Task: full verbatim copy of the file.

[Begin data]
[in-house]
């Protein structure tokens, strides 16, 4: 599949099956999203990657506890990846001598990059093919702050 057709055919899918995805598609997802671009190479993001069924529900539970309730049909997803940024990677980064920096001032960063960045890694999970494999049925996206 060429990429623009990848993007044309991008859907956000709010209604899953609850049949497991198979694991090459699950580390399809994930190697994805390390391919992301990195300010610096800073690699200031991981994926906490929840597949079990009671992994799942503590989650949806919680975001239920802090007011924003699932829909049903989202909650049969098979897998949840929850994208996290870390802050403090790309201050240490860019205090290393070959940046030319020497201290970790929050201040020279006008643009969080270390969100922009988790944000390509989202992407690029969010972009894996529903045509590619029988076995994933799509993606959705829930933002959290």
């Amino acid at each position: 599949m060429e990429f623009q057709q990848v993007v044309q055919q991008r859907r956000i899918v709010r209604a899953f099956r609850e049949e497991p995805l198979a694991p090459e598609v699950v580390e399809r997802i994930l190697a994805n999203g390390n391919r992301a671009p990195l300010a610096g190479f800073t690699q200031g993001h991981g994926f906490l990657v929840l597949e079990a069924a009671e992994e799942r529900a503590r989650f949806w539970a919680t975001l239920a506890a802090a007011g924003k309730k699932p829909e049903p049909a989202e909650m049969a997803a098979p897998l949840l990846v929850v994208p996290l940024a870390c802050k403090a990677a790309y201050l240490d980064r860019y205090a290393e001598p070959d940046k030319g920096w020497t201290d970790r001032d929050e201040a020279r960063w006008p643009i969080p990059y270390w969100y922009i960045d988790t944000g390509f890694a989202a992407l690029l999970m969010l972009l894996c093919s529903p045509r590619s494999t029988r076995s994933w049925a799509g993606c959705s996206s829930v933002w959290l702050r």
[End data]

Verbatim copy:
[in-house]
């Protein structure tokens, strides 16, 4: 599949099956999203990657506890990846001598990059093919702050 057709055919899918995805598609997802671009190479993001069924529900539970309730049909997803940024990677980064920096001032960063960045890694999970494999049925996206 060429990429623009990848993007044309991008859907956000709010209604899953609850049949497991198979694991090459699950580390399809994930190697994805390390391919992301990195300010610096800073690699200031991981994926906490929840597949079990009671992994799942503590989650949806919680975001239920802090007011924003699932829909049903989202909650049969098979897998949840929850994208996290870390802050403090790309201050240490860019205090290393070959940046030319020497201290970790929050201040020279006008643009969080270390969100922009988790944000390509989202992407690029969010972009894996529903045509590619029988076995994933799509993606959705829930933002959290």
């Amino acid at each position: 599949m060429e990429f623009q057709q990848v993007v044309q055919q991008r859907r956000i899918v709010r209604a899953f099956r609850e049949e497991p995805l198979a694991p090459e598609v699950v580390e399809r997802i994930l190697a994805n999203g390390n391919r992301a671009p990195l300010a610096g190479f800073t690699q200031g993001h991981g994926f906490l990657v929840l597949e079990a069924a009671e992994e799942r529900a503590r989650f949806w539970a919680t975001l239920a506890a802090a007011g924003k309730k699932p829909e049903p049909a989202e909650m049969a997803a098979p897998l949840l990846v929850v994208p996290l940024a870390c802050k403090a990677a790309y201050l240490d980064r860019y205090a290393e001598p070959d940046k030319g920096w020497t201290d970790r001032d929050e201040a020279r960063w006008p643009i969080p990059y270390w969100y922009i960045d988790t944000g390509f890694a989202a992407l690029l999970m969010l972009l894996c093919s529903p045509r590619s494999t029988r076995s994933w049925a799509g993606c959705s996206s829930v933002w959290l702050r």